About the Historical walk
This 60 minute self-guided walk challenges you to uncover Glenelg’s unique past and understand more about its historical importance as South Australia’s first settlement and how it developed over the years.
A self-guided historical walk with brochure, prepared by City of Holdfast Bay.
For thousands of years Pathawilyangga (Glenelg) was a place where the Kaurna people of the Adelaide Plains could seek refuge from summer heat; an area of abundant plant and animal resources, and a meeting place for celebration, ceremony and trade.
In October 1836, eight ships arrived in South Australia, landing first at Kangaroo Island, southwest of Adelaide. Amongst them was The Rapid carrying Colonel William Light, and The Cygnet. Their mission was to survey the South Australian coast in hope of seeking an ideal place for settlement. This arrival would signal a new chapter for the Kaurna people and Glenelg. Read more about this in Kaurna yart-ana, Holdfast Bay’s Cultural Map.
Whilst The Rapid stood off-shore near the mouth of the Patawalonga, a gale sprang up. Fearing the worst, relief came when the anchor held. Consequently, Light named the harbour with good anchorage, ‘Holdfast Bay’. With its surrounding rich country and fresh water lagoons the area appealed to Light as an ideal place for settlement. Following Light’s decision, the remaining ships set sail for the mainland. By the time The Buffalo arrived on 28 December 1836 – Proclamation Day, there was already a village of tents, huts and temporary shelters.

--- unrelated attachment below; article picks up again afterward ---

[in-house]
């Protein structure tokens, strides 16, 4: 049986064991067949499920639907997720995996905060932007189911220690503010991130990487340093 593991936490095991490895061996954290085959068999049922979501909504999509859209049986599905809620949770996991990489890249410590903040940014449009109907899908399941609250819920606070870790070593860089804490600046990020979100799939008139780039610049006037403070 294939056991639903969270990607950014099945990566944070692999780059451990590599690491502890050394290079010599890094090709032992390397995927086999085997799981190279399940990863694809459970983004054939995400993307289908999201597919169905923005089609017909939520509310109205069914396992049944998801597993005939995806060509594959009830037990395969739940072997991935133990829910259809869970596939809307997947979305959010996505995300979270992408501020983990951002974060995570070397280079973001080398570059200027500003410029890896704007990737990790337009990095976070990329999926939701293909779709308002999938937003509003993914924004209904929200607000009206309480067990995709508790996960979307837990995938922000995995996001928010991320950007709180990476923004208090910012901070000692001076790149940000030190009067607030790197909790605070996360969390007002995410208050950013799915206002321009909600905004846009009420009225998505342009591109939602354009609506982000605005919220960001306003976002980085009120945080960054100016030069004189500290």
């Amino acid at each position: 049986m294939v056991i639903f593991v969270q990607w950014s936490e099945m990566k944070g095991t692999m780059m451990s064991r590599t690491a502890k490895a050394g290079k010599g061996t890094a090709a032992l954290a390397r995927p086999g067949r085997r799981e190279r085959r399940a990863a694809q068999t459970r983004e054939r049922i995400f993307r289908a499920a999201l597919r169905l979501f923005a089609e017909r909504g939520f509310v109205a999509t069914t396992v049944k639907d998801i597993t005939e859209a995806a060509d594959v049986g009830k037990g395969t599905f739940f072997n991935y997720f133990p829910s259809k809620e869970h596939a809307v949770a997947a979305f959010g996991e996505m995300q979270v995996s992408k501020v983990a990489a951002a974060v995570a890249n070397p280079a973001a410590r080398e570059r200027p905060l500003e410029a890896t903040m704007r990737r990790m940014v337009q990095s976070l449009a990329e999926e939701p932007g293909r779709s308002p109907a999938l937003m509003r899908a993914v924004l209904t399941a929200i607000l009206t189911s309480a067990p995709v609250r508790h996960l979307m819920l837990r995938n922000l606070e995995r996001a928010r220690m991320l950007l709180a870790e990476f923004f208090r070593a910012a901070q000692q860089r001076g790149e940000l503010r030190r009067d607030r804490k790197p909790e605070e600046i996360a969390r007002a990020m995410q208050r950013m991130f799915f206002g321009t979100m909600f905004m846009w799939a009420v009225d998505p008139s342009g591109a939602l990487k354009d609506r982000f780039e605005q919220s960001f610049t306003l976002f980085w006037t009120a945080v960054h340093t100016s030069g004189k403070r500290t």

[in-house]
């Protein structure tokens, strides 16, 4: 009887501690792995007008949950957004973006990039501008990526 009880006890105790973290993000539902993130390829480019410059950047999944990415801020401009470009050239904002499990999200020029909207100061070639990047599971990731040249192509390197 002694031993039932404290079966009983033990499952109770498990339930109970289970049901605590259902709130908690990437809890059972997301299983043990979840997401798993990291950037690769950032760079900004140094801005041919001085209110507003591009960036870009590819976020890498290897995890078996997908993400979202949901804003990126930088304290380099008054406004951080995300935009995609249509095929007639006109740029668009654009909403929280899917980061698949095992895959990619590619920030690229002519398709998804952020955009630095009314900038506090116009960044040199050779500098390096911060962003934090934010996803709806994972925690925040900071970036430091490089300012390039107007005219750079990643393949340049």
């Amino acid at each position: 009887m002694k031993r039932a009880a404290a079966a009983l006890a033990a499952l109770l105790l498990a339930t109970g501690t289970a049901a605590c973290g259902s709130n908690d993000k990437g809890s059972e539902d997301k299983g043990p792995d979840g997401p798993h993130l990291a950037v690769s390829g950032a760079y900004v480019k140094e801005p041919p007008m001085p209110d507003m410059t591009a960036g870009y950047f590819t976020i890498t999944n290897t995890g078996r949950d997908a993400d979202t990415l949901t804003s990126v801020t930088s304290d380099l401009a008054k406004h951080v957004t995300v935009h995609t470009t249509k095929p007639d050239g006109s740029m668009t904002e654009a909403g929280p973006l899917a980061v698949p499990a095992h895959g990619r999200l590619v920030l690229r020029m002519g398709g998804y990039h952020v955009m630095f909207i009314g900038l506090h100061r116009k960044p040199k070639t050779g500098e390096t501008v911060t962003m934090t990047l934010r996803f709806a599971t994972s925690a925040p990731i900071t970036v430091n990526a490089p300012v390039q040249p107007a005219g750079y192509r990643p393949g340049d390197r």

In 1839, the township was named ‘Glenelg’ in honour of Lord Glenelg, Secretary of State for the colonies. From a settlement that began in tents and prefabricated huts, Glenelg developed into South Australia’s leading seaside destination.